Grace Scott’22 selected to present at prestigious international dance film festival

Grace Scott, who graduated magna cum laude with a biochemistry major this past May, had her dance film Grenadine chosen from among the scores of submissions to the very prestigious ADF Movies by Movers Festival in North Carolina.

The curated film festival happens yearly at the American Dance Festival, an internationally-renowned festival in Durham, NC. ADF is known for hosting performances and residencies of internationally-celebrated dancers and the most talented emerging artists, and for offering intensives and training programs for professionals and students throughout the year. Grace’s film was distinguished as one of only 10 student films selected for this year’s festival and will be screened on July 9 in Durham, NC, at 3:30 p.m. at the Durham County Main Library.

It is not surprising that Grace, a biochemistry major, is being honored for her art. As one of Grace’s advisors, Laura Parmentier says, “Grace is an all-around Beloiter! She is a singer, a dancer, a choreographer, a research scholar, a biochemist, an outstanding teaching assistant and a thoughtful, caring human being.”

When the COVID-19 pandemic began, the Beloit College dance program wanted to create opportunities for the students to continue to make new works. So the department organized screendance performances to be streamed in lieu of the live staged concerts. This new process encouraged students to explore the dance film idiom.

Grenadine is an exquisite film featuring Grace in three locations: a cement room on the fourth floor of the Powerhouse, a bathtub in Music Haus, and stunning underwater sequences in the Powerhouse pool. (Grace sends a special shout out to Kevin Schober for allowing her to spend hours filming in the pool.)

Getting the incredible underwater shots was not an easy task, but Grace’s life-long love of being in the water (she admits to a childhood dream of becoming a professional mermaid and ocean advocate) and years of intense swimming and demanding underwater training, including SCUBA certification, prepared her well. Grace has been an avid filmmaker since childhood and already owned the cameras she would need for the shots she wanted.

It is intriguing to learn some of the “secrets,” as Grace calls them, behind getting those gorgeous underwater sequences. She explains, “In order to stay at the bottom of the pool and keep the shot bubble free, I blew out all of the air in my lungs. When the last bubbles had popped at the surface, I waited an extra few seconds to allow the ripples to dissipate before moving. So, every shot of moving underwater is at least 30-45 seconds long, with the first few seconds spent waiting underwater to prepare the shot. The last 5-10 seconds were spent preparing to come up for air in a way that could be used as footage. This was especially difficult with the deep end shots, as the bubbles take longer to surface. Luckily, looking serene and graceful when you don’t have any air in your lungs is a special skill that I learned years ago.” Grace reassures us that it was all completely safe. In addition to her rigorous preparation and years of experience, there were trained life guards on duty and two other students, Kelli Badgley’22 and Emily O’Brien’22, in the pool as well just in case.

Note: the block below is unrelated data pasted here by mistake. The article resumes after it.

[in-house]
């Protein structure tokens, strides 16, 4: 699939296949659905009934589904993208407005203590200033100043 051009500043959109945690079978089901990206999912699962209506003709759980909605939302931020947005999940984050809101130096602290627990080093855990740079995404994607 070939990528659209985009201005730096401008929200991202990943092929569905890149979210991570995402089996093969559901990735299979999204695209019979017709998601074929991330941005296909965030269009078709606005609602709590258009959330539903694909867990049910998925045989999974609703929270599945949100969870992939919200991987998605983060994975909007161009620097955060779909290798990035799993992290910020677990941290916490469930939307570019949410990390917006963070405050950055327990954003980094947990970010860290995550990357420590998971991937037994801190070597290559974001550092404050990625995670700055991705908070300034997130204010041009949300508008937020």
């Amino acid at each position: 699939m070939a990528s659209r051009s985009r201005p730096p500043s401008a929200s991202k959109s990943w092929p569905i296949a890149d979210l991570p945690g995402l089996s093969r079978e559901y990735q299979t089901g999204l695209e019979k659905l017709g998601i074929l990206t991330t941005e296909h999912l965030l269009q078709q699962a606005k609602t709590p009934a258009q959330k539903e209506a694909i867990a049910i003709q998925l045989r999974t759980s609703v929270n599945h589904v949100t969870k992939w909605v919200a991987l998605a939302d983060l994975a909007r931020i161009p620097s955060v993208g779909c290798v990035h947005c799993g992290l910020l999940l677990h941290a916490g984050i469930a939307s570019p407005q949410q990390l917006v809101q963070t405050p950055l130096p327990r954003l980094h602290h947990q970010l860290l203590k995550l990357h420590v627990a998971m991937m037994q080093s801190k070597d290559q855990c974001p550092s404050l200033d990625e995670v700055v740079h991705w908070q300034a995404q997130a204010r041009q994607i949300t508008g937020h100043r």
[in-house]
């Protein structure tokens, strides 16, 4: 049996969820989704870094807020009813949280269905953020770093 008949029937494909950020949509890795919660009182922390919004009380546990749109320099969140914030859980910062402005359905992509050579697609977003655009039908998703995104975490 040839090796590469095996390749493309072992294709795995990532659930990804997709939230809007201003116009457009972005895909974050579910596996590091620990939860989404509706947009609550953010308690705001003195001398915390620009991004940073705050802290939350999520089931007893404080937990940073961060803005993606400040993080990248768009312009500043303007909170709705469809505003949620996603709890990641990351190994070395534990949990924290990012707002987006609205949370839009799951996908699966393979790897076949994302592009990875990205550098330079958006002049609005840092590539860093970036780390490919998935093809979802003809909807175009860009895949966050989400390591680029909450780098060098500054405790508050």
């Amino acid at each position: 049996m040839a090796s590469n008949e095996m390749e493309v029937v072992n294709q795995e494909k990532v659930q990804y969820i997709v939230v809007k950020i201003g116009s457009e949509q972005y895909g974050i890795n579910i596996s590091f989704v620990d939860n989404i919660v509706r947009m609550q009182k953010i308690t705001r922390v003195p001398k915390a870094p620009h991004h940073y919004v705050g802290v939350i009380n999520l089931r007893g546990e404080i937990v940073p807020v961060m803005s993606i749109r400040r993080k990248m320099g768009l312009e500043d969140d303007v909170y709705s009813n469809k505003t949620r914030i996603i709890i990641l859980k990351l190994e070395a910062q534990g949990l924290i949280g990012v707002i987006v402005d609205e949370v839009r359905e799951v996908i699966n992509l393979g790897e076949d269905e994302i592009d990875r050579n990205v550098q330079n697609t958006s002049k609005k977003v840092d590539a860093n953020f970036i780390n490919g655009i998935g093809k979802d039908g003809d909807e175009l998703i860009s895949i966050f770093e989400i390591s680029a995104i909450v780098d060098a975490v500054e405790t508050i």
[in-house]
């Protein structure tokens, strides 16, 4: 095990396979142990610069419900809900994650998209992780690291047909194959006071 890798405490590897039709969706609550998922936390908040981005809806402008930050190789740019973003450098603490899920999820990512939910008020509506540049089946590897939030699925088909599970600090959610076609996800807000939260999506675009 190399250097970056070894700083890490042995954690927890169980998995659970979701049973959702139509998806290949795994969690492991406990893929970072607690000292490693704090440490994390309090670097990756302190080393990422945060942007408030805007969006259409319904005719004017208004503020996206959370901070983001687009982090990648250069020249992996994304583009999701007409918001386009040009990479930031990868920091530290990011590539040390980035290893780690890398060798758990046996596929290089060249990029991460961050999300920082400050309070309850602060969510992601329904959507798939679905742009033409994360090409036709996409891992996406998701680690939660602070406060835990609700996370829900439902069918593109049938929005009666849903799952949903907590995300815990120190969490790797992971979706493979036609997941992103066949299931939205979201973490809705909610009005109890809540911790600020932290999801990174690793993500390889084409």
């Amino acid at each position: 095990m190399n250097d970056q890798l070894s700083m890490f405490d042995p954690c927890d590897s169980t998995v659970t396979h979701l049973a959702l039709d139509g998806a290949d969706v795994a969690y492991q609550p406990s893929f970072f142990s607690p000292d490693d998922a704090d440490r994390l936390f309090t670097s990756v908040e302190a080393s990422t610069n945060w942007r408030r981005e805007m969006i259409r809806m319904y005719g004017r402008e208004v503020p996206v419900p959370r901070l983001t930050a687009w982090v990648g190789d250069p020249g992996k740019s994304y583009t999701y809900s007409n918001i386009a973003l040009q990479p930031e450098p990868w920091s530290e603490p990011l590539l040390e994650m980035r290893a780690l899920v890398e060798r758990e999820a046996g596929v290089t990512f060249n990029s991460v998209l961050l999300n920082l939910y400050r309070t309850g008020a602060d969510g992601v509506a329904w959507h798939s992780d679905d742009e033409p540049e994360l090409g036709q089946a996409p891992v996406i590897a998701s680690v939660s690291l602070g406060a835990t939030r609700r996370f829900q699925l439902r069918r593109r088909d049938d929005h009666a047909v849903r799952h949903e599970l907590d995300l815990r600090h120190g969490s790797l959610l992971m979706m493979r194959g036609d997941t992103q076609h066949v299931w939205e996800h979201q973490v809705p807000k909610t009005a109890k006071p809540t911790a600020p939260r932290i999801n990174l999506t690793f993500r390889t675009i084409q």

Grace notes, “I made Grenadine in the midst of the pandemic in the spring of 2021. I know we’re all so incredibly done with talking about the pandemic, but that’s where this work came from, so it deserves to be mentioned.” The film isn’t meant to be a comment on COVID nor have any deeper meaning other than its beauty. “I knew I wanted to do something that couldn’t be replicated on a thrust or proscenium stage, or anywhere else for that matter. I made it with the intention of creating something beautiful and fun to watch.”

The project began because of limitations put on live performance due to the COVID pandemic, but it is clear that making dance films will continue to be a pursuit for Grace going forward for years to come.

“Making dance films was an opportunity for work to be shown in a way never seen before. Angle, momentum, movement, location, sound effects, editing cuts, and more were choreographic tools to utilize in the process of making work,” she says. Although the film is just over three minutes long, the process of creating it took innumerable hours. In addition to the long hours of filming, sifting through all of the footage to choose short sequences to eventually edit together into a final version that she was happy with was a labor of love. Grace says, “Grenadine was my chance to combine a bunch of things I loved and make something fully mine. “

June 10, 2022

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